So we can establish explicitly or implicitly you are competing with others for rewards in your current position.  Those rewards, for most of us, are a big part of where we choose to work.  So we can establish that working in a corporate environment is in some respects competitive rather than a team sport.  Sure you have to work well as a team to get things done, but it becomes quickly obvious that individual performance trumps team (provided a company is not in dire straights) when it comes time for rewards to pass around.

Work is a Competitive Environment, Just One Where Teamwork is one of the Event

So what are the implications of all this?    Well, it certainly is not to be a poor team player.  As an individual goes up the corporate ladder you will find yourself needing to rely on your coworkers to get things done more and more.  At some level, many career paths become a function of delegating, removing roadblocks, and assisting when necessary.   Working well in a team is thus likely a requirement for an individual to go far in their career.  That means ensuring you fit well with the team and continuing to work to contribute to the team’s goals.  

In fact, the competitive nature of your job probably means very little when you are in it.  I.E. at most positively functioning companies you are not going to get a raise by making your coworkers look bad.  Severely political people and companies perhaps are the exception here, but again I am going to toss them out as hopefully an exception.

The Team You Join Can Decide Your Future Career

But it does mean something very important when it comes to a change of teams within a company.  Namely, it is to your advantage financially to evaluate your team members before joining a team.  You want them to be competent enough and well fit enough for you to succeed.  However, at the same time, it is to your advantage financially to pick teams where you will be the stand out performer.  Going into a team of star performers will likely mean less advancement or smaller pay raises.

My Last Move, Into The Gladiator’s Den of Competition

Frankly, I bucked this advice with my recent job change.  One big reason I changed jobs to my current one was to work with the cream of the crop at my employer.    My coworkers are all in different roles than me, some lower on the totem pole.  But I would argue they are the best my employer has to offer in their fields.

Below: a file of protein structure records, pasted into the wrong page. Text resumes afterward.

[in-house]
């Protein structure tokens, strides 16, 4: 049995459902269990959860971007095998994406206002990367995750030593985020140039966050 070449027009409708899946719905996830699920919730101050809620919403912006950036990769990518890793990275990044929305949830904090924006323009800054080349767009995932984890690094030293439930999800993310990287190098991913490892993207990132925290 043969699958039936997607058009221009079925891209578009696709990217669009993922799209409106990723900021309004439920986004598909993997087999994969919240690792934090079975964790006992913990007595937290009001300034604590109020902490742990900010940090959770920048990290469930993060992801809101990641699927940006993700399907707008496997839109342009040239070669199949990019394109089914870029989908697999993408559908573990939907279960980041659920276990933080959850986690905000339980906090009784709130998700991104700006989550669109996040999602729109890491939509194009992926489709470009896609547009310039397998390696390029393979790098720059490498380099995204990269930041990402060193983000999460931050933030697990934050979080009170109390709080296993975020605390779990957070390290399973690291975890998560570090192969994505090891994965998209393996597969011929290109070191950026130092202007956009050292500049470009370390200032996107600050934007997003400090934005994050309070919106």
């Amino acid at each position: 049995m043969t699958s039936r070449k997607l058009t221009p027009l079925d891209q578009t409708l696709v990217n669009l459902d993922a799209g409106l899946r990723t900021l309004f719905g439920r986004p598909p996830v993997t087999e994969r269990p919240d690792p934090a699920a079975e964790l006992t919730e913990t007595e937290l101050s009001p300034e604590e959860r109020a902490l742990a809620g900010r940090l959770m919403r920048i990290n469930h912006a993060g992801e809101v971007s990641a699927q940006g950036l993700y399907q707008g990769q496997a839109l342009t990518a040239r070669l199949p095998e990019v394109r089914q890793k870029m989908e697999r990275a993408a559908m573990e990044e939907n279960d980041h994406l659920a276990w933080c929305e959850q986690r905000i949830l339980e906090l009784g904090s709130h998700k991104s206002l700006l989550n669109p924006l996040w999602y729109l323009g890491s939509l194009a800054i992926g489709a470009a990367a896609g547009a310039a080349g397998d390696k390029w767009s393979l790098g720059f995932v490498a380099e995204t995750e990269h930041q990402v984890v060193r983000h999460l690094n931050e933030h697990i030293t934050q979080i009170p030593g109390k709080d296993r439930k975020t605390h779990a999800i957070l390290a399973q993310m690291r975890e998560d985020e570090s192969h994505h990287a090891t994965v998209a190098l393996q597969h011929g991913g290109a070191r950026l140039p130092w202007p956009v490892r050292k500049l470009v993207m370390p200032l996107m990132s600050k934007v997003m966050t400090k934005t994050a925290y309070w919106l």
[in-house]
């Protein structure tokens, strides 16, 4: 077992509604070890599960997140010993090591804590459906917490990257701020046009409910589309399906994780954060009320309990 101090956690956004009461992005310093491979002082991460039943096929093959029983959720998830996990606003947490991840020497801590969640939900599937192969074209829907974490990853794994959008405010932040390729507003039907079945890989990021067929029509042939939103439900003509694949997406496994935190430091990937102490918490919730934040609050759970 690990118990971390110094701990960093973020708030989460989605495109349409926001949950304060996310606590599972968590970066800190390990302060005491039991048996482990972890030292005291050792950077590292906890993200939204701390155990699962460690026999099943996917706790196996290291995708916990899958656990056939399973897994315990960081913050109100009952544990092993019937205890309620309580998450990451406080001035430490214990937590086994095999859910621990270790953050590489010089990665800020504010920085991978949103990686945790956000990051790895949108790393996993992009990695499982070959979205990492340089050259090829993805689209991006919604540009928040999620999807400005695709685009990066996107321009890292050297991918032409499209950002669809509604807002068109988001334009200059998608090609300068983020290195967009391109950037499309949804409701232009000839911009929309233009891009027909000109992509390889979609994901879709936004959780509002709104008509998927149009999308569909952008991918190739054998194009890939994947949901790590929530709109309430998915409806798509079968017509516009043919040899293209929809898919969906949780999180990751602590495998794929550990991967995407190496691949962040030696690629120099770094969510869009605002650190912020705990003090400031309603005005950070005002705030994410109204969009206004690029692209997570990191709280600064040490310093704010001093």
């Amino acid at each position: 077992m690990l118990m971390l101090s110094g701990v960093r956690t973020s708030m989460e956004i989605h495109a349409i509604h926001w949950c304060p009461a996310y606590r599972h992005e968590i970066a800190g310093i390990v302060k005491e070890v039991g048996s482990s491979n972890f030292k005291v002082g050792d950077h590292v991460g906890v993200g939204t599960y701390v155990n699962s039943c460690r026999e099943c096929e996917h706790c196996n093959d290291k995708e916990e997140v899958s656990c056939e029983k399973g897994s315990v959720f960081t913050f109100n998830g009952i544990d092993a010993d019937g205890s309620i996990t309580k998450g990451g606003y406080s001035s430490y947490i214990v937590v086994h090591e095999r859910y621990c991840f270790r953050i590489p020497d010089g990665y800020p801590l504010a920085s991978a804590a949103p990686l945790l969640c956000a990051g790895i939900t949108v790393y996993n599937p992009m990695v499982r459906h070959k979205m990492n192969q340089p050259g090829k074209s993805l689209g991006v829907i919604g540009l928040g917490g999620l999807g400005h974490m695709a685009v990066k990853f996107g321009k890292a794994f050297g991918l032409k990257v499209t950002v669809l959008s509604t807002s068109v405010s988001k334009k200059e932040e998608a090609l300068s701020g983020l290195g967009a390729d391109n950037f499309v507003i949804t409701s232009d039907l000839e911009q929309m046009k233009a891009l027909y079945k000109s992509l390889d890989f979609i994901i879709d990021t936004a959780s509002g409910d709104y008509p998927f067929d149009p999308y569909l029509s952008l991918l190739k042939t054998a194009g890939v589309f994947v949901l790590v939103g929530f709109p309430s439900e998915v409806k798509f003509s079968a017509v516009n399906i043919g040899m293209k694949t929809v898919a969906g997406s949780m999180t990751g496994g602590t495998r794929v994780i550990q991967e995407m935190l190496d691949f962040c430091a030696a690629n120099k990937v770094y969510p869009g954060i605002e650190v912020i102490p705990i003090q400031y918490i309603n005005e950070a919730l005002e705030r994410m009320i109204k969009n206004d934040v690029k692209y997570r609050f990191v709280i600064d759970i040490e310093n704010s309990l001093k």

In my case, I made a conscious decision to forgo higher pay opportunities for learning opportunities and people who challenge me.      I am near the end of my career progression, so honestly, I am focusing more on job satisfaction these days then pay.    I guess in a way I’m hoping their competition will raise my own game.   This is also probably a big reason I am still struggling with imposter syndrome, I’ve set a big mountain in front of myself on purpose.  Time to get climbing.

Do you view corporate work as a team sport or a competition?  How does your employer reward performance?


  1. xrayvsn
    xrayvsn August 14, 2019

    Fortunately as a physician there is not much need to claw your way to the top. It is still important to surround yourself with a good team (front office, x-ray techs, etc) to make you look good.

    We do have annual reviews in my department and as you mentioned the individuals that are part of a team but still standout are the ones that we wish to retain the most and give more financial incentives to do so.

    • FullTimeFinance
      FullTimeFinance August 15, 2019

      Sounds like you do have some similarities even in the medical field.

  2. You’ve got me thinking here… I do find it interesting that individual performance is what is rewarded, though managers want you to be a team player. I guess it depends on the role.

    For my work, we have to work with a lot of different people in our team, so if someone isn’t a good teammate, then things will fall apart.

    I do think it’s a competition, but it’s a little more dynamic than a strictly win/lose result.

    Not sure what I’m saying here in the comment, I’m still thinking about what you wrote 🙂

    • FullTimeFinance
      FullTimeFinance August 19, 2019

      It’s a very deep philosophical question. Still your answers probably should drive how you approach career advancement.